M. Night Shyamalan just can’t leave well enough alone. In “Split,” the writer-director’s new psychological thriller, “well enough” is James McAvoy’s remarkable (if distractingly showboat-y) turn as the film’s villain Kevin, a man with dissociative identity disorder (previously known as multiple personality disorder).
Kevin’s 23 distinct alters include the effeminate fashionista Barry; the creepy neat freak Dennis; the matronly den mother Patricia; and an inquisitive, hip-hop-loving 9-year-old with a lisp named Hedwig. Hedwig – who seems to be a boy, but has a girl’s name – has a cute habit of dropping the phrase “et cetera” in conversation. It’s an amusing tic that underscores the multifariousness of Kevin’s shattered psyche, while at the same time calling attention to Shyamalan’s writerly affectations and inadequacies.
The conversations that Hedwig has are mostly with Casey (Anya Taylor-Joy of “The Witch”), who along with two other teenage girls (Haley Lu Richardson and Jessica Sula) has been abducted by Kevin – or, rather, by Dennis – and locked in a windowless bunker, for reasons that remain obscure until the film’s modestly suspenseful, surprisingly gruesome and extravagantly ludicrous climax.
Shyamalan is known for – and rightly judged by – his endings, and the twist he delivers at the conclusion of “Split,” setting aside a wholly unnecessary teaser tacked on in the last 15 seconds, is only partly satisfying, given that it is not just coldblooded, but also extrapolates implausibly from scientific research about DID. (As a nonspoiler-ish hint, one of Kevin’s alters – but only one – is diabetic.)
The assumption at first is that the girls’ captor has prurient interests in mind. When Dennis takes one victim (Sula) into a private room, Casey whispers to the girl to “pee on yourself” as a defensive strategy. Given Dennis’s germaphobia, the ploy works, although it soon becomes evident that sex slavery is not on the table. But what is?
A better question might be: How does Casey know so much about sexual predators? Shyamalan addresses that over the course of several increasingly sickening flashbacks. He also sheds some light on Kevin’s history by cutting away from his hostages to his ever more desperate sessions with his empathetic psychiatrist, Dr. Fletcher (the wonderful Broadway veteran Betty Buckley).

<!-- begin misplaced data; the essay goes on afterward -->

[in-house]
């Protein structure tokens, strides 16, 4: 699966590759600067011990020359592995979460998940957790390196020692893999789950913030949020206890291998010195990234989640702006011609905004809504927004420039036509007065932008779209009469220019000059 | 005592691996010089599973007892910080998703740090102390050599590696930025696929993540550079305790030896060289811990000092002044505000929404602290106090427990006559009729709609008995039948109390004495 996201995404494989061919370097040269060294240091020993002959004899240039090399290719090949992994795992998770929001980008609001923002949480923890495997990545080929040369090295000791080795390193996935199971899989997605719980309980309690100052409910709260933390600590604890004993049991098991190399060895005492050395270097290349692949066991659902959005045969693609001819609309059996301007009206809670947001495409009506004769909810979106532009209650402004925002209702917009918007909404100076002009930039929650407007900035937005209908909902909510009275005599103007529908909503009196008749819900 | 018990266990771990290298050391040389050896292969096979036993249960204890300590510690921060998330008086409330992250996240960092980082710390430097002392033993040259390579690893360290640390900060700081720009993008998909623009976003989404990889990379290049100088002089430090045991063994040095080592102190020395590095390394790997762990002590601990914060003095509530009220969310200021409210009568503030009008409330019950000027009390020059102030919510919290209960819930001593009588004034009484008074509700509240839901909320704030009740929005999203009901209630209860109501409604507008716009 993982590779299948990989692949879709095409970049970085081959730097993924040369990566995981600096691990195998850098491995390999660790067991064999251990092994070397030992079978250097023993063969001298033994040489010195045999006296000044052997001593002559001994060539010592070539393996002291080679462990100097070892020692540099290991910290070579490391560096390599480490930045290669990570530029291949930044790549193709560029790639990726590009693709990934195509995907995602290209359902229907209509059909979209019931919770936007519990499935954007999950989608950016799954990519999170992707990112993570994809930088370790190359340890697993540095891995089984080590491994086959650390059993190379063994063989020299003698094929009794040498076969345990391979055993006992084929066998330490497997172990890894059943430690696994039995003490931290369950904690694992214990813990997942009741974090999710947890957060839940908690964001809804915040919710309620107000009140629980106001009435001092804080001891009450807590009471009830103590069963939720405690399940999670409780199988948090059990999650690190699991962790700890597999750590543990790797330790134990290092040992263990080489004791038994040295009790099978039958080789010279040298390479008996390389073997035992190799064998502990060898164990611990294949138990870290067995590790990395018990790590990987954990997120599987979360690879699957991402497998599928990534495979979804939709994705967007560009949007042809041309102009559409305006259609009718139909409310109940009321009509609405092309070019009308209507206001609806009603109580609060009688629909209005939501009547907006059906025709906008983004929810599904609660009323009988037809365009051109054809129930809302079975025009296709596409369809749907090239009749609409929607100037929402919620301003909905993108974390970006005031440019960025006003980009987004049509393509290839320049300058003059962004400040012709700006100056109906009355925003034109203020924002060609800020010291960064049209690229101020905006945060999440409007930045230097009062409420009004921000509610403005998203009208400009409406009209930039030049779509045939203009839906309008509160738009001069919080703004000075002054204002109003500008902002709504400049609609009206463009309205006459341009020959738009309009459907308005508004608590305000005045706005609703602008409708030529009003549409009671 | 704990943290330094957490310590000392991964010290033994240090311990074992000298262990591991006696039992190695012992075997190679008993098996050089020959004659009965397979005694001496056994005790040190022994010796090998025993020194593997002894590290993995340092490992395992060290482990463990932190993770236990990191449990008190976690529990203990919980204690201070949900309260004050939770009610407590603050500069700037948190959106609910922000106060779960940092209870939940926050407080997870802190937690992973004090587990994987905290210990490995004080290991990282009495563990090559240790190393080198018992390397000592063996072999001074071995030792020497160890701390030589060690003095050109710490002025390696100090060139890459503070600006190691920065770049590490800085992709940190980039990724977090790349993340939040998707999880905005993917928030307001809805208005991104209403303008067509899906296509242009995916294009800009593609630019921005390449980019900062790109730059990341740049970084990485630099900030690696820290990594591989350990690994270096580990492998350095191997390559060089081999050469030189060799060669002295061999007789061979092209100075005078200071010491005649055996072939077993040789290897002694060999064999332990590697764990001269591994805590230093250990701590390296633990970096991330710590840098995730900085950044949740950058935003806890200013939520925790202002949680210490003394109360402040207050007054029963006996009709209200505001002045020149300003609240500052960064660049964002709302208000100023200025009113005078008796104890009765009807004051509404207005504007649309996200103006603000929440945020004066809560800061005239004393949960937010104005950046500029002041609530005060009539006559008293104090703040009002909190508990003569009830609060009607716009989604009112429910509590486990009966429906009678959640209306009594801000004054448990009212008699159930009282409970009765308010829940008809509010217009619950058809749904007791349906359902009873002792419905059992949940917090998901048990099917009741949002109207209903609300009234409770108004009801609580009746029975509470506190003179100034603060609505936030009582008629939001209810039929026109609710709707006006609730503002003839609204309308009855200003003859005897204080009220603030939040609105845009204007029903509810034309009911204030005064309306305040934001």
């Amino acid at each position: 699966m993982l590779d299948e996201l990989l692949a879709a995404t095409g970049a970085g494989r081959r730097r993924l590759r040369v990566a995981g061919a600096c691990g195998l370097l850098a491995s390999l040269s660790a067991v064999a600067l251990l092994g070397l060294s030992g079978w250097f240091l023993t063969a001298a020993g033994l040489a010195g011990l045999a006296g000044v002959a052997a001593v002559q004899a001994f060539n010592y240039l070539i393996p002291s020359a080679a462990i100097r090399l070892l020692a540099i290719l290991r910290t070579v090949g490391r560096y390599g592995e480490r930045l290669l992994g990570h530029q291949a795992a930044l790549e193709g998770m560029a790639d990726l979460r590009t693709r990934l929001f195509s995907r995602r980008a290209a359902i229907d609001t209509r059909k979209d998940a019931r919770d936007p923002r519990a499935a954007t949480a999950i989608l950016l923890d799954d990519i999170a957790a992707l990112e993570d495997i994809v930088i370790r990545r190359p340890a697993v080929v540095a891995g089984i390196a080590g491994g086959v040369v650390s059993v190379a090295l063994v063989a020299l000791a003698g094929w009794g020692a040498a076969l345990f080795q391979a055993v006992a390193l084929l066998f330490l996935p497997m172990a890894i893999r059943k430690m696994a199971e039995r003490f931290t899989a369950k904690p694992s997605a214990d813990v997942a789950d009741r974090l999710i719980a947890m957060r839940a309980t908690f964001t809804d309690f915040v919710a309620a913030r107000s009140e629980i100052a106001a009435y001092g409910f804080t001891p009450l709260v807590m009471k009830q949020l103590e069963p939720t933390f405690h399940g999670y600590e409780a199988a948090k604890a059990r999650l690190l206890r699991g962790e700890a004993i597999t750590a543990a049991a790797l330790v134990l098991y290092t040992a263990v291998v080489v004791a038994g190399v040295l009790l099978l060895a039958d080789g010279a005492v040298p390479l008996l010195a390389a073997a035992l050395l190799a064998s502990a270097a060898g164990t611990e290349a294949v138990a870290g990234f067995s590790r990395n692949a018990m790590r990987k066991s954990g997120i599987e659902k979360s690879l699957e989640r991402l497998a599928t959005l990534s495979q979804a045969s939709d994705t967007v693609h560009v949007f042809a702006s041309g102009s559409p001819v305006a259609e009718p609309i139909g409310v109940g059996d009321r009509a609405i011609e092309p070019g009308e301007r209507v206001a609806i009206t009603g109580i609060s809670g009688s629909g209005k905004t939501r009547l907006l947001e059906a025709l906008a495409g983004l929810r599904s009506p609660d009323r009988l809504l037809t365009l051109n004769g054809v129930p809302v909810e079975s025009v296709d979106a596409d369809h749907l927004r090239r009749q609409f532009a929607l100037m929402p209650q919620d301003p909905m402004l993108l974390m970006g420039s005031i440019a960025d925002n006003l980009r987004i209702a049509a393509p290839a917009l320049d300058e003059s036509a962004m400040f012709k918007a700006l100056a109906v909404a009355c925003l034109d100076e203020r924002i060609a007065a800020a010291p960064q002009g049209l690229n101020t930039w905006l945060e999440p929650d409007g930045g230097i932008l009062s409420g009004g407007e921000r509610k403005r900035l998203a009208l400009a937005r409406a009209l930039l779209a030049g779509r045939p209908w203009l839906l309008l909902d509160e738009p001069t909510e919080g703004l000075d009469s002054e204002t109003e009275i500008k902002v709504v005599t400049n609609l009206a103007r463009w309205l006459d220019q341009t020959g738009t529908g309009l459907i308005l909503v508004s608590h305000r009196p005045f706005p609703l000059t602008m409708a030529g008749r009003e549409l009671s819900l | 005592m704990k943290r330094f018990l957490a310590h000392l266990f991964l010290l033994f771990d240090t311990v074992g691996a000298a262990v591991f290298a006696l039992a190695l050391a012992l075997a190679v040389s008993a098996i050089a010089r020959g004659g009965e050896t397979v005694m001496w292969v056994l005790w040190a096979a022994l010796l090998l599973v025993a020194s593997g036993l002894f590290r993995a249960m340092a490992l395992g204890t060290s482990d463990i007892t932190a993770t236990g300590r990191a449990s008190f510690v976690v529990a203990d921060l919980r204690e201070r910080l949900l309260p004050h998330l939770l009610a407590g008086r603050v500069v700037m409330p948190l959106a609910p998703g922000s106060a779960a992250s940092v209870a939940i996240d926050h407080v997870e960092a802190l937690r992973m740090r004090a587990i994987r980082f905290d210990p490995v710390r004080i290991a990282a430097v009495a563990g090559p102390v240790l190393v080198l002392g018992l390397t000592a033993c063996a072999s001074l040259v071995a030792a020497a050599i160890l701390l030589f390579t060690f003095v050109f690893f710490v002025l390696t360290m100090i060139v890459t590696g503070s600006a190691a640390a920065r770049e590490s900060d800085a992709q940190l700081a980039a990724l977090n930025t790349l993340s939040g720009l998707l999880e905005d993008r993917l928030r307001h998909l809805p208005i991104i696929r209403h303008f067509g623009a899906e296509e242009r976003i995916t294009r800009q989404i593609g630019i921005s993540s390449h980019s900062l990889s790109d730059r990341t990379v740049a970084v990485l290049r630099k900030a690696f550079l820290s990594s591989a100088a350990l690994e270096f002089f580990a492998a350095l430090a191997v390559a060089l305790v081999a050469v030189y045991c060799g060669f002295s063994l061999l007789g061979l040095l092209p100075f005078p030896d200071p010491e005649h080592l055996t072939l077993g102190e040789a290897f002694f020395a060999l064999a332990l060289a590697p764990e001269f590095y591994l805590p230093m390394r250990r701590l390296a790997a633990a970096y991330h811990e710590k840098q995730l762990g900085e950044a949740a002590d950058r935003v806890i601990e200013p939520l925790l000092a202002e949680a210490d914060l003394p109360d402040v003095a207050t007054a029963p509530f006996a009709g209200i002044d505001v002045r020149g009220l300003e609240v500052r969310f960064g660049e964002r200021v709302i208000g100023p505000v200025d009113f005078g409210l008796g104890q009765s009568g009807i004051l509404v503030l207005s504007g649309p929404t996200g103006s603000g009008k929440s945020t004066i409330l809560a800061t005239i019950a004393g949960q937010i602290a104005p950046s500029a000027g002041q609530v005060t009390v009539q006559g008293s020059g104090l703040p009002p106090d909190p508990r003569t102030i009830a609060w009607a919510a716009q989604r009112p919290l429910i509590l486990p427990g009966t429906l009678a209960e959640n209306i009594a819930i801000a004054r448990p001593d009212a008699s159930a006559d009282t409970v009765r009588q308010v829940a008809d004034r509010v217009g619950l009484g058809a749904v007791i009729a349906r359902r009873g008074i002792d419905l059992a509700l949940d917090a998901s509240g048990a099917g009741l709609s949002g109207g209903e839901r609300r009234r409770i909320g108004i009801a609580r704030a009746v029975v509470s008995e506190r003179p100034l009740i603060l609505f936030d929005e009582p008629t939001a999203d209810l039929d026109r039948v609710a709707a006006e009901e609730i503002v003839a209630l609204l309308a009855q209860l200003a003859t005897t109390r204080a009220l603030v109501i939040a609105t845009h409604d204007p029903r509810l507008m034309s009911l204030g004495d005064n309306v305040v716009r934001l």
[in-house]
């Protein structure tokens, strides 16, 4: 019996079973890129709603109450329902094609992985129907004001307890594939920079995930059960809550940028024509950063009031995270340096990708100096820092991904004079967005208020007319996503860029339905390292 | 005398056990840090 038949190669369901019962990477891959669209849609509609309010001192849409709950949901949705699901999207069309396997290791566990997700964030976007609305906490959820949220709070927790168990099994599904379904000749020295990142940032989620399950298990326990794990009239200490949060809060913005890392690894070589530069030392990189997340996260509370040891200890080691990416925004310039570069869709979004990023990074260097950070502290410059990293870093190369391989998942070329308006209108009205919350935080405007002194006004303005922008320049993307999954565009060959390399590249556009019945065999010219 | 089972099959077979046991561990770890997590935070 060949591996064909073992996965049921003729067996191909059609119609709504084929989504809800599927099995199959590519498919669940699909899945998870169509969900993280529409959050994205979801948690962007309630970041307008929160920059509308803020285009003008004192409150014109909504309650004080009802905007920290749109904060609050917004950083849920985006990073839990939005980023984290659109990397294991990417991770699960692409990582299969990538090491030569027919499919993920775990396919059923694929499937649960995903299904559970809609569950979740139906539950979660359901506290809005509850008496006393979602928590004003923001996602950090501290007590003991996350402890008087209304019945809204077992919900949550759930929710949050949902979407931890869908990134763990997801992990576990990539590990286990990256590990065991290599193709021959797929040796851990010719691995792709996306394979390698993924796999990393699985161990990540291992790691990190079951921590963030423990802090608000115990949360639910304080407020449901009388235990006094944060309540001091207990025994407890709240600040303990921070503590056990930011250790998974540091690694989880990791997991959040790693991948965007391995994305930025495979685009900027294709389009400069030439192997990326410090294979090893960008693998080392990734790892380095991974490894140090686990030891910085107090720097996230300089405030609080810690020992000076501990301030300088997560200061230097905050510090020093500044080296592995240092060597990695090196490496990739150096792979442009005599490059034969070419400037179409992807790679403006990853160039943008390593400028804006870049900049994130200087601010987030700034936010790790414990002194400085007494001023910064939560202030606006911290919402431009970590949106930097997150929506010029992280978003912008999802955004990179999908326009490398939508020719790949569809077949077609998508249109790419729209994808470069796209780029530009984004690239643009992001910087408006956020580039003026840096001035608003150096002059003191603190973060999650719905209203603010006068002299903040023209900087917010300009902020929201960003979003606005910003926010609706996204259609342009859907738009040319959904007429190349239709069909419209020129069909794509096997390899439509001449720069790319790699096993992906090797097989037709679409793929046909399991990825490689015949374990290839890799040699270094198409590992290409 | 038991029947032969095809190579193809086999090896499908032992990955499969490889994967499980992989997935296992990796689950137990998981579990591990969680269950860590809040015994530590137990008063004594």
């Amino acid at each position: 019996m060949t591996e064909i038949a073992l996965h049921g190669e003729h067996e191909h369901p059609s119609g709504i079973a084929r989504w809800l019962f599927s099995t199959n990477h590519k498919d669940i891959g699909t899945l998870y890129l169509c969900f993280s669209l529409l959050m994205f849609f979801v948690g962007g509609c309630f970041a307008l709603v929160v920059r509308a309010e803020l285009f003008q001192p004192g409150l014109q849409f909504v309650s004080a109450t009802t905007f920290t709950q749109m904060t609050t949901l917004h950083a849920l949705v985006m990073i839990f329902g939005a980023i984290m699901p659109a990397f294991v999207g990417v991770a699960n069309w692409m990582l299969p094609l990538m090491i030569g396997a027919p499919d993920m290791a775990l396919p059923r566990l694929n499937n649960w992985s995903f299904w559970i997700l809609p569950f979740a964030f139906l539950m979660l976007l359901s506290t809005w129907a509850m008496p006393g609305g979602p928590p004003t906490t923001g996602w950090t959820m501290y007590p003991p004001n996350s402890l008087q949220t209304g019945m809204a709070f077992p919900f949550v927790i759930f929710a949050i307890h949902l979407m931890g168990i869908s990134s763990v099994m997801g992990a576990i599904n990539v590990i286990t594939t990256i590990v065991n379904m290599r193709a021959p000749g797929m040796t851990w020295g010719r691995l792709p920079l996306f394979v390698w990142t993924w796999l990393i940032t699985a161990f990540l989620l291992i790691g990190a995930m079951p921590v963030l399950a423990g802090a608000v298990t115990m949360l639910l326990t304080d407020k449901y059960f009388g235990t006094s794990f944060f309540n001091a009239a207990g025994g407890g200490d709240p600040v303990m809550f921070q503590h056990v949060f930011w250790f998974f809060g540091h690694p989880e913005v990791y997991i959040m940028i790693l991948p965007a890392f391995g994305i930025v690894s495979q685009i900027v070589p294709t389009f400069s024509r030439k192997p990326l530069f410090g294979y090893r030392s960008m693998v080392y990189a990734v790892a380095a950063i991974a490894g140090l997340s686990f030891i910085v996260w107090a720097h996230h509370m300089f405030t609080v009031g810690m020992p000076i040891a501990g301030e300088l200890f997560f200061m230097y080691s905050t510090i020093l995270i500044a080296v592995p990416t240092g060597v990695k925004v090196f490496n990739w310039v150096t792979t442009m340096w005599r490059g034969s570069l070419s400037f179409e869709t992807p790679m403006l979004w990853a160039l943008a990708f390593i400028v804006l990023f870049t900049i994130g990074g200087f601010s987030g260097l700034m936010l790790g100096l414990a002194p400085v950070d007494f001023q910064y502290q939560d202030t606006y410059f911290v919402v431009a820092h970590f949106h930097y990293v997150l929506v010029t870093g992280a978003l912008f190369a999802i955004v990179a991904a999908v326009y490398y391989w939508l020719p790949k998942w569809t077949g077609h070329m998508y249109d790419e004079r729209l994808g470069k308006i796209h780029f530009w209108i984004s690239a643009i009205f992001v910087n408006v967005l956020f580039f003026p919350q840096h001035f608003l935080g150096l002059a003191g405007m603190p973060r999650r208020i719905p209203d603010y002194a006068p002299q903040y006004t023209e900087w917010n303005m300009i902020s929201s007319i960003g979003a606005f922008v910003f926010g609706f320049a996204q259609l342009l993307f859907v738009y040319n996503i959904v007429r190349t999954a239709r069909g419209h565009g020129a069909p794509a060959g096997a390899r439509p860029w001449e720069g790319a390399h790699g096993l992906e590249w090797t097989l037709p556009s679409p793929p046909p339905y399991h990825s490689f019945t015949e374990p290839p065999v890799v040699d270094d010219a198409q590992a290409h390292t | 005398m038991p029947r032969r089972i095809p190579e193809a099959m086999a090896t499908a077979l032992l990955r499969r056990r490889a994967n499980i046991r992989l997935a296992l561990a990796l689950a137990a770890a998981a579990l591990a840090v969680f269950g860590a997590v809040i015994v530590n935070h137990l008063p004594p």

Fletcher’s empathetic couchside manner makes for a good counterpoint to the mounting tension occurring at her patient’s home, although she soon suspects that the gregarious, chatty Barry – her previous main contact and Kevin’s “host” personality – has been replaced by one of the other alters.
In fact, she has no idea. Neither, I wager, will you.
It gets complicated, not just because the character’s alters occasionally engage in conversation with each other, but because they also, at times, impersonate one another. Fletcher, who has treated Kevin for so long that she has – ahem – a sixth sense about who she’s talking to, starts to suspect that another, less well-integrated personality may be starting to take over.
There is a certain pleasure, to be sure, from watching McAvoy, who delivers a bravura performance – including a scene-stealing dance as Hedwig and an array of mannerisms, accents and vocal nuance – that is almost worth the price of admission. It’s nicely balanced by Taylor-Joy’s low-key grit as the heroine, although Shyamalan deprives the audience of true gratification, in the heartless way he ultimately dumps her character.
Whether audiences will buy into Shyamalan’s preposterous twist depends on how much entertainment they get out of the mystery that comes before (and just after). For all the outrageousness of Kevin’s alters, the movie falls oddly flat: less tantalizingly enigmatic “et cetera” than “blah blah blah.”
Two stars. Rated PG-13. At area theaters. Contains violence, some coarse language, themes of abuse and disturbing behavior. 117 minutes.
Ratings Guide: Four stars masterpiece, three stars very good, two stars OK, one star poor, no stars waste of time.